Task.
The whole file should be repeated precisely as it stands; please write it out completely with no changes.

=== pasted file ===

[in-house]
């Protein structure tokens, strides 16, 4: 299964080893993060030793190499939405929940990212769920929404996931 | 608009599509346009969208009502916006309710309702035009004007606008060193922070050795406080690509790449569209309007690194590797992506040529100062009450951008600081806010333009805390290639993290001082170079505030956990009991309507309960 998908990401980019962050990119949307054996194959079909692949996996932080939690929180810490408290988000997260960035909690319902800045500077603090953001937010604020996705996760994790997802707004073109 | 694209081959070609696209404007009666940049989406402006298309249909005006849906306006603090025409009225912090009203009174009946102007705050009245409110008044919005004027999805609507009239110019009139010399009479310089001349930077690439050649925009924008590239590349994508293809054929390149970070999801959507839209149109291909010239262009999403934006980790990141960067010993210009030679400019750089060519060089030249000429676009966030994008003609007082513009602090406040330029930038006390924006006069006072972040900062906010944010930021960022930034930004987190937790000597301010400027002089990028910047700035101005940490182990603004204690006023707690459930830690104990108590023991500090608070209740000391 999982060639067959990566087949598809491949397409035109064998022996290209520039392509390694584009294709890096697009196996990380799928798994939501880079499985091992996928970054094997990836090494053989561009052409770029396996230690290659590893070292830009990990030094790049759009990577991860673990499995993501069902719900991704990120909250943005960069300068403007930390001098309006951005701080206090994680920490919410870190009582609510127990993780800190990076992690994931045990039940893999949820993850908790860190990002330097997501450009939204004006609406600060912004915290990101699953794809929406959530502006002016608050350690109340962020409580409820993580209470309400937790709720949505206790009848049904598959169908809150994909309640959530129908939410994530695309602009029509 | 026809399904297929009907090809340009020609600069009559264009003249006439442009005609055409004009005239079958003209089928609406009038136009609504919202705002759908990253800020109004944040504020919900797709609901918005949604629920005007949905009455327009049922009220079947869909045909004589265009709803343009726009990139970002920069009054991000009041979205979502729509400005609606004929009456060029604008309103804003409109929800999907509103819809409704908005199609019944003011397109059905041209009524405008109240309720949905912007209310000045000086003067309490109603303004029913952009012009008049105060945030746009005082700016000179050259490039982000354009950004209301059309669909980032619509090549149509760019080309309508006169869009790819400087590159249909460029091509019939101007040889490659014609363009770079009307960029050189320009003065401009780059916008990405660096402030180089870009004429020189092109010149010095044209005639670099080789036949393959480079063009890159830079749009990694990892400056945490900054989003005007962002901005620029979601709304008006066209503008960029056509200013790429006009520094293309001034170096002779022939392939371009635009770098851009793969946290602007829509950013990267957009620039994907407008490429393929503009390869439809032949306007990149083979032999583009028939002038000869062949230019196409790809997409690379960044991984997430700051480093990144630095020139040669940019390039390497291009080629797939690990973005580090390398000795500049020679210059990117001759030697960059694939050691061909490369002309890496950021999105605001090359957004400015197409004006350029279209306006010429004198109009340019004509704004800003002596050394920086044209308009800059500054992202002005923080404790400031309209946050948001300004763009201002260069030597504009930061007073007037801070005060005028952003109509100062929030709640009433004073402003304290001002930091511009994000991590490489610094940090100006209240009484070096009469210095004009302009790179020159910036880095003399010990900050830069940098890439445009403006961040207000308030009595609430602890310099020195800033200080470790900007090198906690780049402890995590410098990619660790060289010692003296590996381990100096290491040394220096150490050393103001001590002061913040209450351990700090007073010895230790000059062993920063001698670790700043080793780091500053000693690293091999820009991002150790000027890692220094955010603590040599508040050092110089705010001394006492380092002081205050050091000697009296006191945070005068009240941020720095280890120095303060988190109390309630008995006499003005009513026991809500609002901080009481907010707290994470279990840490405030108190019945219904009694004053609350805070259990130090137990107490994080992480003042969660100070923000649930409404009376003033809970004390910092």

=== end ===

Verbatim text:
[in-house]
């Protein structure tokens, strides 16, 4: 299964080893993060030793190499939405929940990212769920929404996931 | 608009599509346009969208009502916006309710309702035009004007606008060193922070050795406080690509790449569209309007690194590797992506040529100062009450951008600081806010333009805390290639993290001082170079505030956990009991309507309960 998908990401980019962050990119949307054996194959079909692949996996932080939690929180810490408290988000997260960035909690319902800045500077603090953001937010604020996705996760994790997802707004073109 | 694209081959070609696209404007009666940049989406402006298309249909005006849906306006603090025409009225912090009203009174009946102007705050009245409110008044919005004027999805609507009239110019009139010399009479310089001349930077690439050649925009924008590239590349994508293809054929390149970070999801959507839209149109291909010239262009999403934006980790990141960067010993210009030679400019750089060519060089030249000429676009966030994008003609007082513009602090406040330029930038006390924006006069006072972040900062906010944010930021960022930034930004987190937790000597301010400027002089990028910047700035101005940490182990603004204690006023707690459930830690104990108590023991500090608070209740000391 999982060639067959990566087949598809491949397409035109064998022996290209520039392509390694584009294709890096697009196996990380799928798994939501880079499985091992996928970054094997990836090494053989561009052409770029396996230690290659590893070292830009990990030094790049759009990577991860673990499995993501069902719900991704990120909250943005960069300068403007930390001098309006951005701080206090994680920490919410870190009582609510127990993780800190990076992690994931045990039940893999949820993850908790860190990002330097997501450009939204004006609406600060912004915290990101699953794809929406959530502006002016608050350690109340962020409580409820993580209470309400937790709720949505206790009848049904598959169908809150994909309640959530129908939410994530695309602009029509 | 026809399904297929009907090809340009020609600069009559264009003249006439442009005609055409004009005239079958003209089928609406009038136009609504919202705002759908990253800020109004944040504020919900797709609901918005949604629920005007949905009455327009049922009220079947869909045909004589265009709803343009726009990139970002920069009054991000009041979205979502729509400005609606004929009456060029604008309103804003409109929800999907509103819809409704908005199609019944003011397109059905041209009524405008109240309720949905912007209310000045000086003067309490109603303004029913952009012009008049105060945030746009005082700016000179050259490039982000354009950004209301059309669909980032619509090549149509760019080309309508006169869009790819400087590159249909460029091509019939101007040889490659014609363009770079009307960029050189320009003065401009780059916008990405660096402030180089870009004429020189092109010149010095044209005639670099080789036949393959480079063009890159830079749009990694990892400056945490900054989003005007962002901005620029979601709304008006066209503008960029056509200013790429006009520094293309001034170096002779022939392939371009635009770098851009793969946290602007829509950013990267957009620039994907407008490429393929503009390869439809032949306007990149083979032999583009028939002038000869062949230019196409790809997409690379960044991984997430700051480093990144630095020139040669940019390039390497291009080629797939690990973005580090390398000795500049020679210059990117001759030697960059694939050691061909490369002309890496950021999105605001090359957004400015197409004006350029279209306006010429004198109009340019004509704004800003002596050394920086044209308009800059500054992202002005923080404790400031309209946050948001300004763009201002260069030597504009930061007073007037801070005060005028952003109509100062929030709640009433004073402003304290001002930091511009994000991590490489610094940090100006209240009484070096009469210095004009302009790179020159910036880095003399010990900050830069940098890439445009403006961040207000308030009595609430602890310099020195800033200080470790900007090198906690780049402890995590410098990619660790060289010692003296590996381990100096290491040394220096150490050393103001001590002061913040209450351990700090007073010895230790000059062993920063001698670790700043080793780091500053000693690293091999820009991002150790000027890692220094955010603590040599508040050092110089705010001394006492380092002081205050050091000697009296006191945070005068009240941020720095280890120095303060988190109390309630008995006499003005009513026991809500609002901080009481907010707290994470279990840490405030108190019945219904009694004053609350805070259990130090137990107490994080992480003042969660100070923000649930409404009376003033809970004390910092």